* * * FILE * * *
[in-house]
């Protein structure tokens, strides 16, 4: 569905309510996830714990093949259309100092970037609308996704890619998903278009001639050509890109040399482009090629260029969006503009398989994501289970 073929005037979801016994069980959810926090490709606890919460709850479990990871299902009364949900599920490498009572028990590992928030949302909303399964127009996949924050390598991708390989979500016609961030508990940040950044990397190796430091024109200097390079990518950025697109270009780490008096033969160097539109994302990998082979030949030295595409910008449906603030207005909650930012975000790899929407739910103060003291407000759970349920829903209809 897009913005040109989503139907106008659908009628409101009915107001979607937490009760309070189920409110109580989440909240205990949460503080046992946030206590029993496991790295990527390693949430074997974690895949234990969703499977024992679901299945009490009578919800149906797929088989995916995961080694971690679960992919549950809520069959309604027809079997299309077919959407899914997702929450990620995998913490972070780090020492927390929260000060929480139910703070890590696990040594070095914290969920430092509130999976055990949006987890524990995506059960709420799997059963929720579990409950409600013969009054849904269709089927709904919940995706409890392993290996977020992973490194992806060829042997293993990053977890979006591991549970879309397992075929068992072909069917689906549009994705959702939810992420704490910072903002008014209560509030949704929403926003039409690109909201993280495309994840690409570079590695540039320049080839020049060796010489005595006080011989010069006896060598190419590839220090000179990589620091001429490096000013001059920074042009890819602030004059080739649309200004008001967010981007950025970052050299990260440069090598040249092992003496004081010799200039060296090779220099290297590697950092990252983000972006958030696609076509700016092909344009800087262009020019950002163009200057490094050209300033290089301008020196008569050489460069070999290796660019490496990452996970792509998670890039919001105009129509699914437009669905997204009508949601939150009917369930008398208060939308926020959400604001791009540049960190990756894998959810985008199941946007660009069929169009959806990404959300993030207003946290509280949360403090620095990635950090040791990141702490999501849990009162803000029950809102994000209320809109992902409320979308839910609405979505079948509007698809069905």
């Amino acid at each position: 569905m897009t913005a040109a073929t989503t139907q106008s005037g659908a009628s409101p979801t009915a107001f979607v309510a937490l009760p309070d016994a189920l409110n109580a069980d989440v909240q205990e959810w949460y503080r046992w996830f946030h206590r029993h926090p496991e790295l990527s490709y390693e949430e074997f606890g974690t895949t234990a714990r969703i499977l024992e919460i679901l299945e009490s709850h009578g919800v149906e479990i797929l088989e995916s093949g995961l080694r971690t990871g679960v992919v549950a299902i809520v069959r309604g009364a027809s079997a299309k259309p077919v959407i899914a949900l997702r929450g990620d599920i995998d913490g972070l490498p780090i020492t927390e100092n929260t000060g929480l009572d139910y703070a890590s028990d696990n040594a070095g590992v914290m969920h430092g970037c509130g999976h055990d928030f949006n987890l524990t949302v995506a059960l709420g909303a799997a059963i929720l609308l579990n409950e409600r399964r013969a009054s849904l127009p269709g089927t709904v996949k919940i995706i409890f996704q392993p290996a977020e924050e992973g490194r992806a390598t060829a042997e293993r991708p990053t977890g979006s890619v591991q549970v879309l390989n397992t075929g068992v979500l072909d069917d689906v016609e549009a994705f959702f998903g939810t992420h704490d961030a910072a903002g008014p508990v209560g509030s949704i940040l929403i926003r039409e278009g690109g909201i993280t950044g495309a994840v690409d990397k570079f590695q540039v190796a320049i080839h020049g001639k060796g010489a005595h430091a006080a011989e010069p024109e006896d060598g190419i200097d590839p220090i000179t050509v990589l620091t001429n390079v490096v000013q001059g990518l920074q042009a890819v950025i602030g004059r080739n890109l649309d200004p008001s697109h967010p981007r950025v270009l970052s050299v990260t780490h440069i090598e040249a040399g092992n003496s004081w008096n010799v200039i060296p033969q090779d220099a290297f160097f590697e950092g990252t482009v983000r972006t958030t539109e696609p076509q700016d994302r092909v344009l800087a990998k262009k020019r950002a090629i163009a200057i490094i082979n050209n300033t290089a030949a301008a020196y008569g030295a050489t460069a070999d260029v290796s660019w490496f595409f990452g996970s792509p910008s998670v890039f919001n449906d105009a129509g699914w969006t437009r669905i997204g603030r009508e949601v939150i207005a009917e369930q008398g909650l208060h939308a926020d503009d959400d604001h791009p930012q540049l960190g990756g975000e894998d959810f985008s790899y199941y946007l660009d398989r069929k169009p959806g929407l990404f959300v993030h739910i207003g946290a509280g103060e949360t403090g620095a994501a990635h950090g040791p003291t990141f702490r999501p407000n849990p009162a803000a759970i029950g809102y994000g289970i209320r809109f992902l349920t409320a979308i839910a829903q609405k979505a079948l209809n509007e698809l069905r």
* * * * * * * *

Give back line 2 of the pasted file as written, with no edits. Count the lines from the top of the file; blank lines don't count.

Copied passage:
């Protein structure tokens, strides 16, 4: 569905309510996830714990093949259309100092970037609308996704890619998903278009001639050509890109040399482009090629260029969006503009398989994501289970 073929005037979801016994069980959810926090490709606890919460709850479990990871299902009364949900599920490498009572028990590992928030949302909303399964127009996949924050390598991708390989979500016609961030508990940040950044990397190796430091024109200097390079990518950025697109270009780490008096033969160097539109994302990998082979030949030295595409910008449906603030207005909650930012975000790899929407739910103060003291407000759970349920829903209809 897009913005040109989503139907106008659908009628409101009915107001979607937490009760309070189920409110109580989440909240205990949460503080046992946030206590029993496991790295990527390693949430074997974690895949234990969703499977024992679901299945009490009578919800149906797929088989995916995961080694971690679960992919549950809520069959309604027809079997299309077919959407899914997702929450990620995998913490972070780090020492927390929260000060929480139910703070890590696990040594070095914290969920430092509130999976055990949006987890524990995506059960709420799997059963929720579990409950409600013969009054849904269709089927709904919940995706409890392993290996977020992973490194992806060829042997293993990053977890979006591991549970879309397992075929068992072909069917689906549009994705959702939810992420704490910072903002008014209560509030949704929403926003039409690109909201993280495309994840690409570079590695540039320049080839020049060796010489005595006080011989010069006896060598190419590839220090000179990589620091001429490096000013001059920074042009890819602030004059080739649309200004008001967010981007950025970052050299990260440069090598040249092992003496004081010799200039060296090779220099290297590697950092990252983000972006958030696609076509700016092909344009800087262009020019950002163009200057490094050209300033290089301008020196008569050489460069070999290796660019490496990452996970792509998670890039919001105009129509699914437009669905997204009508949601939150009917369930008398208060939308926020959400604001791009540049960190990756894998959810985008199941946007660009069929169009959806990404959300993030207003946290509280949360403090620095990635950090040791990141702490999501849990009162803000029950809102994000209320809109992902409320979308839910609405979505079948509007698809069905």